Weinberg and Israel21c consultant Pearl Lerner Kane, who also spoke to the group, acknowledge that news about Israeli medical discoveries or the hip-hop scene in the Jewish state are never going to overtake news about the conflict, and they emphasize that they are not advising anyone to ignore that aspect of Israel.

Their effort also does not replace the continued need for political advocacy, they said. But over the long term, they envision that news reporting about Israel could go from the current 98 percent about the conflict to perhaps 70 percent, with the remaining 30 percent beyond the conflict.

Kane said the best way to get that message out is through “word of mouth,” whether by talking about the topic in one’s social networks or alerting media contacts about stories that they might find interesting.

For instance, Weinberg recalled to the gathering a recent dinner he and his wife had with a couple he was meeting for the first time. Aware that the husband was an endocrinologist, he spent a half-hour earlier that day researching information about Israel in which the doctor might be interested.

The Israel21c effort comes as recent polls show American support for Israel in its conflict with the Palestinians is as strong as ever. Weinberg said after the summit that such support is important, but is “all based on Israel’s geopolitical utility to the United States,” and that Americans need to be given additional reasons why they should identify with the Jewish state.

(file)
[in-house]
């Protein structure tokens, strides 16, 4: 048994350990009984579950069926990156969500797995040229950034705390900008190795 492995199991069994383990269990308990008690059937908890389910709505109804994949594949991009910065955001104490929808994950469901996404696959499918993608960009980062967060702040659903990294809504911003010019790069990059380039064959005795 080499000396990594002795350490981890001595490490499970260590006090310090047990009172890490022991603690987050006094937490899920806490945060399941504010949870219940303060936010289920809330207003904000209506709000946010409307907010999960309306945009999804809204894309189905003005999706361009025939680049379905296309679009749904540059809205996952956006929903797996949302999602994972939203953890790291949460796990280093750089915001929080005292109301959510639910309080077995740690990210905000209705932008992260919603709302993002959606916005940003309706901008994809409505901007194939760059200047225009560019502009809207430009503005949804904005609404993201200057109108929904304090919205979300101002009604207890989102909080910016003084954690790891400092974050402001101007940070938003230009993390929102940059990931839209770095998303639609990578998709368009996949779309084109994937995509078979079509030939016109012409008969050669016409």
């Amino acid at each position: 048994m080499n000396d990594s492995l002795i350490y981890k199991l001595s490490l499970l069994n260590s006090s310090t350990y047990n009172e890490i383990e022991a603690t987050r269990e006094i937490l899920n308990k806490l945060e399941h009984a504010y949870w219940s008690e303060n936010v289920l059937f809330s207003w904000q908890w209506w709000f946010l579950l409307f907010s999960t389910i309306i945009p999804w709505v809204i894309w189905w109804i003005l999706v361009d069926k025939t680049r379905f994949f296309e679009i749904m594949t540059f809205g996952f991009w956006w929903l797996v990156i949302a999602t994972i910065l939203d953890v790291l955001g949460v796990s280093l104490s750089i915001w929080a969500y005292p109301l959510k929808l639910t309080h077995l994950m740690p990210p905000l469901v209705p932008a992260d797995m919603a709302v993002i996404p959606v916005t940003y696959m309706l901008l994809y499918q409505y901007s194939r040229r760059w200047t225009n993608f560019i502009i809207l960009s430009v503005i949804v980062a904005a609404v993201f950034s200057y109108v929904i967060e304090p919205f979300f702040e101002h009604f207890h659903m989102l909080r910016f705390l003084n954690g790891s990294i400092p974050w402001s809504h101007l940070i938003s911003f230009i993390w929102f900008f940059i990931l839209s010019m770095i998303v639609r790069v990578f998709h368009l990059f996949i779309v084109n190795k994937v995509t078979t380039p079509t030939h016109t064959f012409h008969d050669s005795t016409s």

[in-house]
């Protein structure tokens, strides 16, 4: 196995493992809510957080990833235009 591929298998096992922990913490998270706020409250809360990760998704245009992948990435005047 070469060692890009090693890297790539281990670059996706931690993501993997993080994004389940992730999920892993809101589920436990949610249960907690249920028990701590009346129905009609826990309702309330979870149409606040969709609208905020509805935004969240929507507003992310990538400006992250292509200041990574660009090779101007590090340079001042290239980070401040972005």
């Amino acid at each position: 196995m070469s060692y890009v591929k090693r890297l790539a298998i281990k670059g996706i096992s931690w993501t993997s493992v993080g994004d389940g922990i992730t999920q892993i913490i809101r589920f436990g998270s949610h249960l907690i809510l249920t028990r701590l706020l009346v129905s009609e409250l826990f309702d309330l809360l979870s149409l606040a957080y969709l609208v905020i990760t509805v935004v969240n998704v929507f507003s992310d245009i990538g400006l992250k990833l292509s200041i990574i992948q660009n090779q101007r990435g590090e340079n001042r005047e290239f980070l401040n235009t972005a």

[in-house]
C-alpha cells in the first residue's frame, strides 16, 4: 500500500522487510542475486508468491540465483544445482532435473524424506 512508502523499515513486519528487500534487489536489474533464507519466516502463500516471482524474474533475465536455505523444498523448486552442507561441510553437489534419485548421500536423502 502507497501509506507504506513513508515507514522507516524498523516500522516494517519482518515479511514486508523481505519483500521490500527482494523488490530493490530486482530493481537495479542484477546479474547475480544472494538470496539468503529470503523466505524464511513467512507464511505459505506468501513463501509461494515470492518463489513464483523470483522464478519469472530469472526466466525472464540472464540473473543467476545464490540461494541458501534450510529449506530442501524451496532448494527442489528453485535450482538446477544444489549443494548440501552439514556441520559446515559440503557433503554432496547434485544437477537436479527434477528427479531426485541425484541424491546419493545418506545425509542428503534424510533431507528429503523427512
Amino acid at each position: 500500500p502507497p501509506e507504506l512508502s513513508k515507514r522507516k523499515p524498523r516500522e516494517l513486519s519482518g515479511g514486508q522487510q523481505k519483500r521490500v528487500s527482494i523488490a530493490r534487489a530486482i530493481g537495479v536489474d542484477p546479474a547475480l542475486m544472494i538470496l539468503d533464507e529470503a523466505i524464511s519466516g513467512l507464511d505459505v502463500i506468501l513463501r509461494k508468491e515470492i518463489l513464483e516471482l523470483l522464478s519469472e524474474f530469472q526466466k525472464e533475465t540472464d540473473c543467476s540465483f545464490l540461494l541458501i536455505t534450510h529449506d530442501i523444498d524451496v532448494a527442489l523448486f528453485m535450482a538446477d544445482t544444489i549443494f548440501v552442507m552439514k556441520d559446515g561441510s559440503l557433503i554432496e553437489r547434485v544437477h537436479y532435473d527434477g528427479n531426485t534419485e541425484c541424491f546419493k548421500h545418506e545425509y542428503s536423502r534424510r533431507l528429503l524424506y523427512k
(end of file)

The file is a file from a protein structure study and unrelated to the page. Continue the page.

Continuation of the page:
Reaction from those in attendance last week was enthusiastic.

Miriam Zaghi, who teaches about modern-day Israel at the Melvin J. Berman Hebrew Academy in Rockville, said she thought the idea was great.

“It’s a nice shift,” said Zaghi, 30. “People need a positive vision.”

She added that “word of mouth works,” noting that she’s seen it work when she’s “gone out and spoken to people.”

“Word of mouth is more than one to one,” said Leonard Bebchick, an American Jewish Committee Washington-area vice president. He noted that having other Jewish organizations link to Israel21c’s Web site, for instance, will help get the message out. (The organization also sends out a weekly e-newsletter with links to the new stories that have been posted to its Web site, and Weinberg said the group has already placed 5,000 stories in American media during the past few years.)

Eric Rozenman, Washington director of CAMERA (Committee for Accuracy in Middle East Reporting in America), also thought Israel21c’s ideas are important, noting that when he meets with media members, he will suggest that reporters write about other aspects of the Jewish state besides the conflict.

While emphasizing the continued need for media watchdog groups like his, he said grassroots efforts like Israel21c’s could be effective in the long term. As an example, he pointed to the success of Arab propaganda efforts since the Six Day War, which he said helped turn once positive media chronicling of the Jewish state into much more critical coverage in recent years.